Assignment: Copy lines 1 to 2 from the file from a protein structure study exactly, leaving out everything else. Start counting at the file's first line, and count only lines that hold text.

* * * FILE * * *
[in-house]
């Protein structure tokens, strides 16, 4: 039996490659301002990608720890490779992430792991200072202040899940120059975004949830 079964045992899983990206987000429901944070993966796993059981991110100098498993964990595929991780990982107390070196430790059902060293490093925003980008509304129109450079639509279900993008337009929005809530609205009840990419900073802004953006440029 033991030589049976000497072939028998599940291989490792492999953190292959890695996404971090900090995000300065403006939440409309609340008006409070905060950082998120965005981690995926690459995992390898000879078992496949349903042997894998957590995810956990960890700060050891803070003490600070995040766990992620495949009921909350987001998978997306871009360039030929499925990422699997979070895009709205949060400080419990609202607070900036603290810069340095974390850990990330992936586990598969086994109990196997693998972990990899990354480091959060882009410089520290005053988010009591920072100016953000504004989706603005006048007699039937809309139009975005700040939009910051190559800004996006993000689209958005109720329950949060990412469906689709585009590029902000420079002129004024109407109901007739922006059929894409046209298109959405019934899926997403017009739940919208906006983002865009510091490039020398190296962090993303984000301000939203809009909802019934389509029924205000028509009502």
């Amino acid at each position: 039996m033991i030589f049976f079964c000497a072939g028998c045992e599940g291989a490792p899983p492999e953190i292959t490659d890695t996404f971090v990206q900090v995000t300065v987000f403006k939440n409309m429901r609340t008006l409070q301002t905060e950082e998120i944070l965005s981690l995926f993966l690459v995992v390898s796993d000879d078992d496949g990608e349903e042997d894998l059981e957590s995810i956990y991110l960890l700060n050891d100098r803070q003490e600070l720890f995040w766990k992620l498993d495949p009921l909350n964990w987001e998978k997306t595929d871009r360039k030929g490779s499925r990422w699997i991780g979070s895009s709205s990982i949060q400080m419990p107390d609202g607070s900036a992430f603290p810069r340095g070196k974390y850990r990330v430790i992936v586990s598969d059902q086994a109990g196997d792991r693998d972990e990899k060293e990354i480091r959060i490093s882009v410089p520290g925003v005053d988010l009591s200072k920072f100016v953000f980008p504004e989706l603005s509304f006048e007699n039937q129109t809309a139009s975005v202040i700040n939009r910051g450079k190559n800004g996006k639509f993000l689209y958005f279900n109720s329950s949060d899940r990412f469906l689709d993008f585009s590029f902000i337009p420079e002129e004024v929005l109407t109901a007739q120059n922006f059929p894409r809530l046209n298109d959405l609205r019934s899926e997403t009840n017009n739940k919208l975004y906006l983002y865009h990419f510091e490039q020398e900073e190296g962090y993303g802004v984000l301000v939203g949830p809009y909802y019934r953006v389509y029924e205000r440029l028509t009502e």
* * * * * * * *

[in-house]
């Protein structure tokens, strides 16, 4: 039996490659301002990608720890490779992430792991200072202040899940120059975004949830 079964045992899983990206987000429901944070993966796993059981991110100098498993964990595929991780990982107390070196430790059902060293490093925003980008509304129109450079639509279900993008337009929005809530609205009840990419900073802004953006440029 033991030589049976000497072939028998599940291989490792492999953190292959890695996404971090900090995000300065403006939440409309609340008006409070905060950082998120965005981690995926690459995992390898000879078992496949349903042997894998957590995810956990960890700060050891803070003490600070995040766990992620495949009921909350987001998978997306871009360039030929499925990422699997979070895009709205949060400080419990609202607070900036603290810069340095974390850990990330992936586990598969086994109990196997693998972990990899990354480091959060882009410089520290005053988010009591920072100016953000504004989706603005006048007699039937809309139009975005700040939009910051190559800004996006993000689209958005109720329950949060990412469906689709585009590029902000420079002129004024109407109901007739922006059929894409046209298109959405019934899926997403017009739940919208906006983002865009510091490039020398190296962090993303984000301000939203809009909802019934389509029924205000028509009502």